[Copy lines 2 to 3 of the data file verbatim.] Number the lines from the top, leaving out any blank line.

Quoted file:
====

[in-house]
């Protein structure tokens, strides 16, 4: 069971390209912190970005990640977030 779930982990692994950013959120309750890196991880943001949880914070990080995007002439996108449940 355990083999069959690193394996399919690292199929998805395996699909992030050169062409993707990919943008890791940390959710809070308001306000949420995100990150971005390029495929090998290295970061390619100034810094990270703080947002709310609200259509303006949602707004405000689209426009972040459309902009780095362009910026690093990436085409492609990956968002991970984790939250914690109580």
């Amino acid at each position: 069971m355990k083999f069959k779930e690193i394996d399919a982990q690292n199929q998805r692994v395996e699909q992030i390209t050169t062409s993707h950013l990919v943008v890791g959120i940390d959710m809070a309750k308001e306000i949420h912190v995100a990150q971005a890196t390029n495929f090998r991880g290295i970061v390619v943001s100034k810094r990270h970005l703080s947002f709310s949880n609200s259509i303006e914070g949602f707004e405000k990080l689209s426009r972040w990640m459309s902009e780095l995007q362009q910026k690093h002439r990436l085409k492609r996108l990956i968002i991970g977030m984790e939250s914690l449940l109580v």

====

């Protein structure tokens, strides 16, 4: 069971390209912190970005990640977030 779930982990692994950013959120309750890196991880943001949880914070990080995007002439996108449940 355990083999069959690193394996399919690292199929998805395996699909992030050169062409993707990919943008890791940390959710809070308001306000949420995100990150971005390029495929090998290295970061390619100034810094990270703080947002709310609200259509303006949602707004405000689209426009972040459309902009780095362009910026690093990436085409492609990956968002991970984790939250914690109580």
């Amino acid at each position: 069971m355990k083999f069959k779930e690193i394996d399919a982990q690292n199929q998805r692994v395996e699909q992030i390209t050169t062409s993707h950013l990919v943008v890791g959120i940390d959710m809070a309750k308001e306000i949420h912190v995100a990150q971005a890196t390029n495929f090998r991880g290295i970061v390619v943001s100034k810094r990270h970005l703080s947002f709310s949880n609200s259509i303006e914070g949602f707004e405000k990080l689209s426009r972040w990640m459309s902009e780095l995007q362009q910026k690093h002439r990436l085409k492609r996108l990956i968002i991970g977030m984790e939250s914690l449940l109580v």